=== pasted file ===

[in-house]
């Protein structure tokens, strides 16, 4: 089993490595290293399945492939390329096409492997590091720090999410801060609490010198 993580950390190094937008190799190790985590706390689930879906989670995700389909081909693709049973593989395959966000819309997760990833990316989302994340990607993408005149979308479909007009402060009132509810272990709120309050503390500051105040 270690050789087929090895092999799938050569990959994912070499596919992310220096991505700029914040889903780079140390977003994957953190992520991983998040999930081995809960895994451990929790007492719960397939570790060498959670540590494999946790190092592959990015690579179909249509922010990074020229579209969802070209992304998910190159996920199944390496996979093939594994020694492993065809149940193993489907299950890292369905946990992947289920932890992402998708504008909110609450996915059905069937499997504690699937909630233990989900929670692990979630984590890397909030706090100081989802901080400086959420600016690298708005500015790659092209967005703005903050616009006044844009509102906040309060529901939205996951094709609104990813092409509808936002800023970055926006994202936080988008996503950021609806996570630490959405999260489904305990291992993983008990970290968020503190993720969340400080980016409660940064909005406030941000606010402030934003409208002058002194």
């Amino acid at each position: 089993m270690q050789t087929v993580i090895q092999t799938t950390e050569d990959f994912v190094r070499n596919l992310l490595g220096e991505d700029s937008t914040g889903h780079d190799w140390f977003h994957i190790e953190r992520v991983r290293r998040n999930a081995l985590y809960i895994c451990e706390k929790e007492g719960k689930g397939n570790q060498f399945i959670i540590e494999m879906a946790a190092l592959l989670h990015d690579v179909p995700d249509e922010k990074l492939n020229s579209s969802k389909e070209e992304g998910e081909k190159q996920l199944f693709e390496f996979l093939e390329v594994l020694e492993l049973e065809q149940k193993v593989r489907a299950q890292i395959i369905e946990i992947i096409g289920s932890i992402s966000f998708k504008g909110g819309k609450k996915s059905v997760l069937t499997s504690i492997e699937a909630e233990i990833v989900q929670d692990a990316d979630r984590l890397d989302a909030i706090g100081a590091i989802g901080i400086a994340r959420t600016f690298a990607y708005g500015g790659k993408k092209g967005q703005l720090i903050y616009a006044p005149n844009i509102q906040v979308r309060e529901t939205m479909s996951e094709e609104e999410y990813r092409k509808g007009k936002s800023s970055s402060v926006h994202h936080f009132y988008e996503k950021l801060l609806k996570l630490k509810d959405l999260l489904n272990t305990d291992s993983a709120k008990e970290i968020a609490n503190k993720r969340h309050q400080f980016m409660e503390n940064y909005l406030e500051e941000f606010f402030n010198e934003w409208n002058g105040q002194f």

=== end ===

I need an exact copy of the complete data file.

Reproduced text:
[in-house]
């Protein structure tokens, strides 16, 4: 089993490595290293399945492939390329096409492997590091720090999410801060609490010198 993580950390190094937008190799190790985590706390689930879906989670995700389909081909693709049973593989395959966000819309997760990833990316989302994340990607993408005149979308479909007009402060009132509810272990709120309050503390500051105040 270690050789087929090895092999799938050569990959994912070499596919992310220096991505700029914040889903780079140390977003994957953190992520991983998040999930081995809960895994451990929790007492719960397939570790060498959670540590494999946790190092592959990015690579179909249509922010990074020229579209969802070209992304998910190159996920199944390496996979093939594994020694492993065809149940193993489907299950890292369905946990992947289920932890992402998708504008909110609450996915059905069937499997504690699937909630233990989900929670692990979630984590890397909030706090100081989802901080400086959420600016690298708005500015790659092209967005703005903050616009006044844009509102906040309060529901939205996951094709609104990813092409509808936002800023970055926006994202936080988008996503950021609806996570630490959405999260489904305990291992993983008990970290968020503190993720969340400080980016409660940064909005406030941000606010402030934003409208002058002194």
């Amino acid at each position: 089993m270690q050789t087929v993580i090895q092999t799938t950390e050569d990959f994912v190094r070499n596919l992310l490595g220096e991505d700029s937008t914040g889903h780079d190799w140390f977003h994957i190790e953190r992520v991983r290293r998040n999930a081995l985590y809960i895994c451990e706390k929790e007492g719960k689930g397939n570790q060498f399945i959670i540590e494999m879906a946790a190092l592959l989670h990015d690579v179909p995700d249509e922010k990074l492939n020229s579209s969802k389909e070209e992304g998910e081909k190159q996920l199944f693709e390496f996979l093939e390329v594994l020694e492993l049973e065809q149940k193993v593989r489907a299950q890292i395959i369905e946990i992947i096409g289920s932890i992402s966000f998708k504008g909110g819309k609450k996915s059905v997760l069937t499997s504690i492997e699937a909630e233990i990833v989900q929670d692990a990316d979630r984590l890397d989302a909030i706090g100081a590091i989802g901080i400086a994340r959420t600016f690298a990607y708005g500015g790659k993408k092209g967005q703005l720090i903050y616009a006044p005149n844009i509102q906040v979308r309060e529901t939205m479909s996951e094709e609104e999410y990813r092409k509808g007009k936002s800023s970055s402060v926006h994202h936080f009132y988008e996503k950021l801060l609806k996570l630490k509810d959405l999260l489904n272990t305990d291992s993983a709120k008990e970290i968020a609490n503190k993720r969340h309050q400080f980016m409660e503390n940064y909005l406030e500051e941000f606010f402030n010198e934003w409208n002058g105040q002194f």